Monday, January 27, 2014

Part Two: The Move To Jacksonville

As I stated in last Monday's post, once weekly I plan to feature a guest writer, my husband. He has been painstakingly writing down the stories of his childhood to share them with his 9 year old niece. I wanted her to know what kind of childhood her beloved Uncle was able to enjoy. While enjoying them myself I thought these are so much fun to read, why not share them? So here are the short missives of his memories of growing up in wilds of Florida during the 1950's and 1960's. They're packed with misadventures, romance, and all the confusing things that can happen in our youth. Even though his hometown of Jacksonville is a big city with over a million residents now, during his childhood it was several small communities surrounded by countryside. 
This is his story.

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The Move To Jacksonville
by Steven R. Hudson

When I was about four we moved to Jacksonville, FL. We settled into a small rental cottage on Lake Lucina in the Arlington area of Duval County. The cottage was owned by the Dickson family and I believe the road down to the lake is still called Dickson Road. There was a large pear tree in the yard and only a short walk to the lake which was surrounded by Cattails and alive with the trill calls of Red-wing Blackbirds that nested in the reeds. Sometimes Mom would fish at the lake for Bream which were really tasty when fried crisp in corn meal batter.

About this time Dad got a small black and white television. The screen was so small that we had to get very close to watch, but the cabinet it was mounted in was huge and the whole thing looked quite silly compared to the sleek flat screen TV's of today. It was a great deal for us however, as TV was the "new" thing and we were now on the cutting edge of the latest technology. There was only one channel available, WJXT Channel 4. It was our sole source of programming but that was fine with me. I remember lying on the floor in the afternoons, close to the tiny flickering screen watching the "Lone Ranger" battle it out with bad guys, Tonto at his side and his horse Silver carrying him into the western sunset after another victory for law and order. Next was "The Cisco Kid" and justice meted out with a Spanish accent. After supper, the local news with Bill Grove and then the National News on CBS with Douglas Edwards.

My first trip to the emergency room occurred when we lived here. Mom had caught some Bream in the lake and fried them up that evening for supper. Mom would always pull my fish apart before I ate to check for small bones but this time she missed one and the bone was stuck solidly in my throat. I began to cough and cry and I can still remember how uncomfortable and scared I was. Dad put me in the car and rushed me to the emergency room where the bone suddenly passed about the time we arrived. Crisis over.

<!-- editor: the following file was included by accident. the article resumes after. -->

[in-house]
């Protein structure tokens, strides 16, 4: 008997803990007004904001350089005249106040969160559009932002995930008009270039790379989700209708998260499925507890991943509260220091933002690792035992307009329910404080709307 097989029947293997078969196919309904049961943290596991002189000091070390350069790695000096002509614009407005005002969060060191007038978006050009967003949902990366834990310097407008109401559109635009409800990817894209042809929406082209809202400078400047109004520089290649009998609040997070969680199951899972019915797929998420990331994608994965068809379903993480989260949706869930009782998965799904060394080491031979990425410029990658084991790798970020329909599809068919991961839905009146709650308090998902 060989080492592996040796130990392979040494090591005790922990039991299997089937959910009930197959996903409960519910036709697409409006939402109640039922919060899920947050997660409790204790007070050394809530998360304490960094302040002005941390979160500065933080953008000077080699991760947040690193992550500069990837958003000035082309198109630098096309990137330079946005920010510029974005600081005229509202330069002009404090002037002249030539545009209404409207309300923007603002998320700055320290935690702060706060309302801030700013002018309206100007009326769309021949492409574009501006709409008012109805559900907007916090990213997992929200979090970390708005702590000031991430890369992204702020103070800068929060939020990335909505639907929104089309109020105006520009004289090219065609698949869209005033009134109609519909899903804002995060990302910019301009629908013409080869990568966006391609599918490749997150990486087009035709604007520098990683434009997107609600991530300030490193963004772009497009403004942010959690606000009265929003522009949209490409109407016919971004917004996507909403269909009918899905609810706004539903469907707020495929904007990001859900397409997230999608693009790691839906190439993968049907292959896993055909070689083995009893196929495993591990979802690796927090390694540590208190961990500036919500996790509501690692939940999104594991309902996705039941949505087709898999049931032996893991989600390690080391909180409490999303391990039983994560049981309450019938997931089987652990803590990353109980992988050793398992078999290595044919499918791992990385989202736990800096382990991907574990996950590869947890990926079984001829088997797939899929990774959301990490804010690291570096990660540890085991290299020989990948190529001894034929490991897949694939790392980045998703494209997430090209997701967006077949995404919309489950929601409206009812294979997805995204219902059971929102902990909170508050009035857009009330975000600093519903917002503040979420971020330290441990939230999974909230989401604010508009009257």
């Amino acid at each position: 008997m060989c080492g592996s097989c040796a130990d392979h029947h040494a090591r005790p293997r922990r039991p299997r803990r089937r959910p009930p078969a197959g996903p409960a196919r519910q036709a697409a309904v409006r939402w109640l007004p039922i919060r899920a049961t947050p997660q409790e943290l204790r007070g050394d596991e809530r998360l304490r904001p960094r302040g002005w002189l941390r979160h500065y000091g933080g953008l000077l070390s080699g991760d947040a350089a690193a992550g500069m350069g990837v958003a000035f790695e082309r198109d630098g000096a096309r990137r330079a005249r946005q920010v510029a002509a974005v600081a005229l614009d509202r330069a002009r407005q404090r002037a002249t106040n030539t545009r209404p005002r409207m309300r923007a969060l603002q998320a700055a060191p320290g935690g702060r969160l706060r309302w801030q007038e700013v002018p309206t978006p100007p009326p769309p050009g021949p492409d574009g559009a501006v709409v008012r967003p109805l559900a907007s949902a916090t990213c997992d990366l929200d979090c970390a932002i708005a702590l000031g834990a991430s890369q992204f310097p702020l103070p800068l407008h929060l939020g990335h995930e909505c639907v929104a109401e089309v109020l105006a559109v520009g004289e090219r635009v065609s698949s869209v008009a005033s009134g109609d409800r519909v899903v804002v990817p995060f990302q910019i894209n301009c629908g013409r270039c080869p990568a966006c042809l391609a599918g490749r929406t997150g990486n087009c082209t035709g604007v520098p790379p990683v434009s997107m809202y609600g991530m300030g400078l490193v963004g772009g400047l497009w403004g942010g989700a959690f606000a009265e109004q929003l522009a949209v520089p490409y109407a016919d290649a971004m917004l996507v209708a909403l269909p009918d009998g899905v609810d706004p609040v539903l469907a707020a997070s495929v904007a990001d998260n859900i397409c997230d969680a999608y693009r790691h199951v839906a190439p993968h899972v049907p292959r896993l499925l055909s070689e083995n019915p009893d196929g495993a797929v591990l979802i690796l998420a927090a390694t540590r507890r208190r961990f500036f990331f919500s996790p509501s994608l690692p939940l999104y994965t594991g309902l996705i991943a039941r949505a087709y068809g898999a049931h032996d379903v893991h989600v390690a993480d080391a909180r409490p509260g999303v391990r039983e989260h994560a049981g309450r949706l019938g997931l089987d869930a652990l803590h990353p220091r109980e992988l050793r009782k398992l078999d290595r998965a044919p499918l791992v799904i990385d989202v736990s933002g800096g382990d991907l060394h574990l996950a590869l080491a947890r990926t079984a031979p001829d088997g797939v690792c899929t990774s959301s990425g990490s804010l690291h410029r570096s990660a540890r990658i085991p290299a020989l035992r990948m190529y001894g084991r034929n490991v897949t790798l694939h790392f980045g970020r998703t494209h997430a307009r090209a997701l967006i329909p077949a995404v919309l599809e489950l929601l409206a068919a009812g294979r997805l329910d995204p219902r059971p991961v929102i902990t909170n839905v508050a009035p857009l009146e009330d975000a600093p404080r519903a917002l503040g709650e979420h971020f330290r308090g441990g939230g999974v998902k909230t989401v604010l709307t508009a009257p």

We lived in that cottage only a short time. Dad bought us our first house in a brand new subdivision called Center Park. We were now only seven miles from Jacksonville Beach, on the newly four-laned Beach Blvd and bordered on every side by thousands of acres of beautiful woodlands. There was a large creek that flowed north to south on one side of the area and crossed under Beach Blvd., disappearing into moss laden oaks that lined it's banks. There were many vacant lots that had not been built on and a huge stand of Cypress trees and Oaks, like a great wooded park, that stood square in the middle of the subdivision. I and the many new friends I would make here named this park, "Sherwood Forest". Moving here was the beginning of a great adventure and the golden years of my childhood.
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Anonymous said...

I, too, remember what a big deal tv was. My older brother was a huge Lone Ranger fan!

Scary about the fish bone incident.

I am enjoying this series and look forward to next week.

linda eller said...

Memories are the best and am enjoying reading about yours.

Simply Linda said...

I can't wait to read next weeks installment. Thank you..{waving to Steve} Blessings

White Lace and Promises said...

Love the black and white photo! My brother always had a gun and holster.